[Owasp-leaders] Password Storage and Hash Chaining

John Steven John.Steven at owasp.org
Tue Jul 3 11:47:27 UTC 2012


I applaud Adrian positing a solution. He makes some compelling and
concrete points I believe I've covered in my problem
definition/solution design for a 'password storage module' (shared
earlier @: https://docs.google.com/document/d/1_XDb4O84VGW95NFHFQhr87Bq6PnKhmNE3RkxEzJnYnU/edit

Note from my previous post covers this topic:

( http://lists.owasp.org/pipermail/owasp-leaders/2012-June/007423.html )

Item #2: (quoting)  "Protocols leveraging a secret key, applied to a
transform on S (appserver), maintain several advantages over [only]
custom salted schemes IFF properties of compartmentalization (S
separate from D) and separation of privilege (between access to S and
D) hold."

A) The 2nd secret, referred to as a "system salt", has (negative)
implications that will be misused/abused later by system
implementations/maintenance. How would such a "salt" be created (is it
SPRNG-generated, administrator-defined, key-derived)? How would it be
protected? If it was compromised--salts, as de-dup-agents are often
not protected--how would that affect the security posture? Will
others, having identified this 'system salt' remember that this
special-case salt can't be shared when others can?

B) The construct demonstrated in the email below [S1 || S2 || PW]] may
leak information in the resulting digest and provide opportunity for
cryptanalysis. Specifically, I'm concerned about the site-specific
salt, which is where the major benefit lies. This may not bother you
if you believe that the simplest/most successful attack vector will
continue to be brute-force rather than the more complex analyses.

C) An issue with bcrypt() and pbkdf(), both as specified formally and
implemented, is they derive the hmac key from existing user-specified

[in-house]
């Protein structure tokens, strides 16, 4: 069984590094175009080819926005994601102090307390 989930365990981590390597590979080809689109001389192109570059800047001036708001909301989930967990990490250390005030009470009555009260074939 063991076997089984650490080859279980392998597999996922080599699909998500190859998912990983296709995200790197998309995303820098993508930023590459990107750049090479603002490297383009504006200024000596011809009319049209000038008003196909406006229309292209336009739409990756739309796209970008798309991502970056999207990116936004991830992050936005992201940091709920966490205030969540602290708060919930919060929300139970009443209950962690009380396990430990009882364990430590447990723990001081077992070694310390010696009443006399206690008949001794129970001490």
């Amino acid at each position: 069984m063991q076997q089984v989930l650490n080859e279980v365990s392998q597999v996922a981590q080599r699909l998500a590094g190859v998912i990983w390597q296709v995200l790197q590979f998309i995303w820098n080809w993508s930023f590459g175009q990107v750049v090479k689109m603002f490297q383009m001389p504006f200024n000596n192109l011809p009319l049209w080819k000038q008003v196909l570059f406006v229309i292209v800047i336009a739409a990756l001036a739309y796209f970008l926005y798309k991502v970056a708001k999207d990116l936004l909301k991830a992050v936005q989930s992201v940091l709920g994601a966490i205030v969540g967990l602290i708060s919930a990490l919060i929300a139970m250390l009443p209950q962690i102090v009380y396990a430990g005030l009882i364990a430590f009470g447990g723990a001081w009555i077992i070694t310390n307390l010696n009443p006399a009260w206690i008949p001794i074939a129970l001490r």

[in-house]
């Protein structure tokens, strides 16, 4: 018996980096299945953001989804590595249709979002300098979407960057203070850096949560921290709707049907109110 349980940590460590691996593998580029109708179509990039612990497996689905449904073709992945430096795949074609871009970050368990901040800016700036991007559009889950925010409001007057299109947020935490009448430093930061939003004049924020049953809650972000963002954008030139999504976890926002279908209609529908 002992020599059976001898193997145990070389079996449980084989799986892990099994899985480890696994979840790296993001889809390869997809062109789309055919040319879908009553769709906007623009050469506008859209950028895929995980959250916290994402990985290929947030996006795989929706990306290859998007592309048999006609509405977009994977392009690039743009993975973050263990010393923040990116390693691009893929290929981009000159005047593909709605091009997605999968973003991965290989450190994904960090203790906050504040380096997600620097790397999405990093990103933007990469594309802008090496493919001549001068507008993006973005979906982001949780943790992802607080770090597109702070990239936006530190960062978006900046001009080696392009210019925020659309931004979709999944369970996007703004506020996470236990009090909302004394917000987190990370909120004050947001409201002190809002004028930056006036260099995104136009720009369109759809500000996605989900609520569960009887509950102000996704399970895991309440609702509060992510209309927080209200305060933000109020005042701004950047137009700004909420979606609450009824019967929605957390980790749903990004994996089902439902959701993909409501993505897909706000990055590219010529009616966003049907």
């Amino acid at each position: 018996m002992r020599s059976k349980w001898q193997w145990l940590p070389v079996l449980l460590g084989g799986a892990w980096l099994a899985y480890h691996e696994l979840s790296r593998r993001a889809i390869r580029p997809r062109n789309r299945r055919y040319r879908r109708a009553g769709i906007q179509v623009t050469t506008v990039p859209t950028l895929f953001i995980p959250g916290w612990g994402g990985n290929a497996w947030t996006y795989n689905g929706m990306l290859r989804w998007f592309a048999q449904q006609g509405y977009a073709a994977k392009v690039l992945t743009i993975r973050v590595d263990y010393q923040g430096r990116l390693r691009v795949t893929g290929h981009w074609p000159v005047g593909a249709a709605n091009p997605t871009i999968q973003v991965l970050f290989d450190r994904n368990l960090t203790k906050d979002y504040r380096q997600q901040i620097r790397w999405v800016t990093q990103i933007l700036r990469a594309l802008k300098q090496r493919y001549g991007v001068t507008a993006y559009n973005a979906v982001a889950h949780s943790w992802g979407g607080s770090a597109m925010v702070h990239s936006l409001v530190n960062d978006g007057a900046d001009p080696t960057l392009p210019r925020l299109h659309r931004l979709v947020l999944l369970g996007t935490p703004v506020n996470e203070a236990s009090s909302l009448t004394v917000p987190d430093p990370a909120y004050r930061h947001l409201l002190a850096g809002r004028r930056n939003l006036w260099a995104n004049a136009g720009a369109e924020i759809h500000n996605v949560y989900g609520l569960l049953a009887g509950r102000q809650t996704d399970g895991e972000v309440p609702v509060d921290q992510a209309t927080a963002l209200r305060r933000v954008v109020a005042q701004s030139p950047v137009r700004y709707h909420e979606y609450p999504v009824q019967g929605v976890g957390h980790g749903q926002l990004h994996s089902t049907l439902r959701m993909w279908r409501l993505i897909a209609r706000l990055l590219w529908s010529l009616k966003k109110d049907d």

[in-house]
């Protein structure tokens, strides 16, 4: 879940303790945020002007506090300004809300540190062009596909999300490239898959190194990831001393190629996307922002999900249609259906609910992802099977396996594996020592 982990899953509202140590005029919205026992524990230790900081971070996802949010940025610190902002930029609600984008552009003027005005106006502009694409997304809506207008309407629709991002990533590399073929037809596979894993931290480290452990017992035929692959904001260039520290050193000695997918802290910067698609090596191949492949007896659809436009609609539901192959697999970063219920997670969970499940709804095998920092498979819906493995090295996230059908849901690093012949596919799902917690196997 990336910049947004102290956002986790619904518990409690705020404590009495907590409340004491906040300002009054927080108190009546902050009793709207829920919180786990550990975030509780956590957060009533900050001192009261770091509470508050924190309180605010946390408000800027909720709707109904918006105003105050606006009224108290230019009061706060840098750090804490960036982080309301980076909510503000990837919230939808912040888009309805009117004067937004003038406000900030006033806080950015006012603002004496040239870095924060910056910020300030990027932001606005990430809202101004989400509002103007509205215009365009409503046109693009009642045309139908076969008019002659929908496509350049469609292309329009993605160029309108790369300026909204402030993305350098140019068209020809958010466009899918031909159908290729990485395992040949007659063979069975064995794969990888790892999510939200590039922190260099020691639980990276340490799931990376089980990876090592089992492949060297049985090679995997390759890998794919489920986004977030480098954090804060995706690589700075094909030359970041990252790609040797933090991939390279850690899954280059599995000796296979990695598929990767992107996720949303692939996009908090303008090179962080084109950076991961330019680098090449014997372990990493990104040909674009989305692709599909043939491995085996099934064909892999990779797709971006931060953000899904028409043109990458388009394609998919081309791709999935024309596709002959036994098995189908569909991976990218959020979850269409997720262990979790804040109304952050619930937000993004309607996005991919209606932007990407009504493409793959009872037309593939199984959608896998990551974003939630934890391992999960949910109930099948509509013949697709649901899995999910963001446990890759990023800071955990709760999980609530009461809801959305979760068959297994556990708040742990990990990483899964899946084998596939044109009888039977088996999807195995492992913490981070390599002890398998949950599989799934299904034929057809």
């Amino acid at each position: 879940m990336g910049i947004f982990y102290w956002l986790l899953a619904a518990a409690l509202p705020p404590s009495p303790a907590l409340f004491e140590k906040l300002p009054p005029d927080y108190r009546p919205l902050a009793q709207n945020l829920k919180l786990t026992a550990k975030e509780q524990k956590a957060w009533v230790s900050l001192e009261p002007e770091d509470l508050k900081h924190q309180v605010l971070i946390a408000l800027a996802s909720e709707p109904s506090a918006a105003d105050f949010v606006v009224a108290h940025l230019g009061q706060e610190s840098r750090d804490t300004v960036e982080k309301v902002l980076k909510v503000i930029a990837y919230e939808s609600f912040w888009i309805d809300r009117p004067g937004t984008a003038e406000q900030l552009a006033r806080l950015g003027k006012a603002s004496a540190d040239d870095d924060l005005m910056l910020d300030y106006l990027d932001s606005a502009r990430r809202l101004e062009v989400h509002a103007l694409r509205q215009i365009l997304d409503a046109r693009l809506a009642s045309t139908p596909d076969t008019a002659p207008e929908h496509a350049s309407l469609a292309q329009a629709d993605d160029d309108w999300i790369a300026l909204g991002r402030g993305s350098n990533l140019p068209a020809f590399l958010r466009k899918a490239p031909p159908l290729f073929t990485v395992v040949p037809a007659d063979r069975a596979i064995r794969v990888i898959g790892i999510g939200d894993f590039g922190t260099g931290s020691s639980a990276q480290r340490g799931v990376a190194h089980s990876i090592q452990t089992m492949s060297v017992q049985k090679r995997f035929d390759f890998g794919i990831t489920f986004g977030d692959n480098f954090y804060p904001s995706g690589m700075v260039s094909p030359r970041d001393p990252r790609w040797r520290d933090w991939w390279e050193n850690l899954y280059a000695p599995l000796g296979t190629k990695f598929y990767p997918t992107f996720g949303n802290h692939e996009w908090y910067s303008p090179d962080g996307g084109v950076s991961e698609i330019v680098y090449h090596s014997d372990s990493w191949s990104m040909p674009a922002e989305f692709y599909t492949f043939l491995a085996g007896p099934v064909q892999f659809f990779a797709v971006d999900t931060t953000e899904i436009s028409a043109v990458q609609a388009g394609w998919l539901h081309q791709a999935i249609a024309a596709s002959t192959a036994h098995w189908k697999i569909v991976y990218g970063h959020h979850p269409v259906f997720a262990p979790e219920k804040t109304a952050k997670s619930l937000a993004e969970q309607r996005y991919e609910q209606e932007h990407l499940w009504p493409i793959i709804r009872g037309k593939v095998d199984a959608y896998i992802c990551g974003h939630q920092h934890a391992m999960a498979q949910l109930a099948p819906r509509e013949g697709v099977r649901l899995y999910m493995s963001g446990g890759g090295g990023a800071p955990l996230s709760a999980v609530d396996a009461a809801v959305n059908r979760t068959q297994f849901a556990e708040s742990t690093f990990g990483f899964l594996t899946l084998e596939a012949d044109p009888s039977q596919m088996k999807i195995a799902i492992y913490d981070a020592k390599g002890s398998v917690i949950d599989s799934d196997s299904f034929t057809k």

data (aka password) or system-provided entropy (aka salt). This means
that the construct below--as specified--isn't going to provide
additional search space over a plain salted hash in defense of
brute-force attack through the PBKDF scheme.

D) This leaves one aspect to the design posited below: the iteration
count. Adrian already states that the iteration count only provides
"CPU-hard" and not "MEM-hard" operation. But, 1000 to 5000 iterations
will not be sufficient in the face of GPU-based attack. Papers I've
recently read indicate that 64,000 is a more appropriate iteration
account for modern hardware. Experimentation with my home-based
servers indicate that If an implementation design wants to serve a
similar purpose to DES's performance from the mid-70's (a.k.a 1second
login times) you'll need far more iterations.

***My opinion as an architect is this: when your design relies on a
for loop and you've amped up the guard to tens-of-thousands, it's time
to rely on another--more deterministic--approach.

***As a second (more cheeky) aside, the bcrypt vs. pbkdf argument
reminds me of a bus ride home from school as a child. Kid #1: "I'm
infinity smarter than you..." Kid #2: "Well, I'm infinity smarter than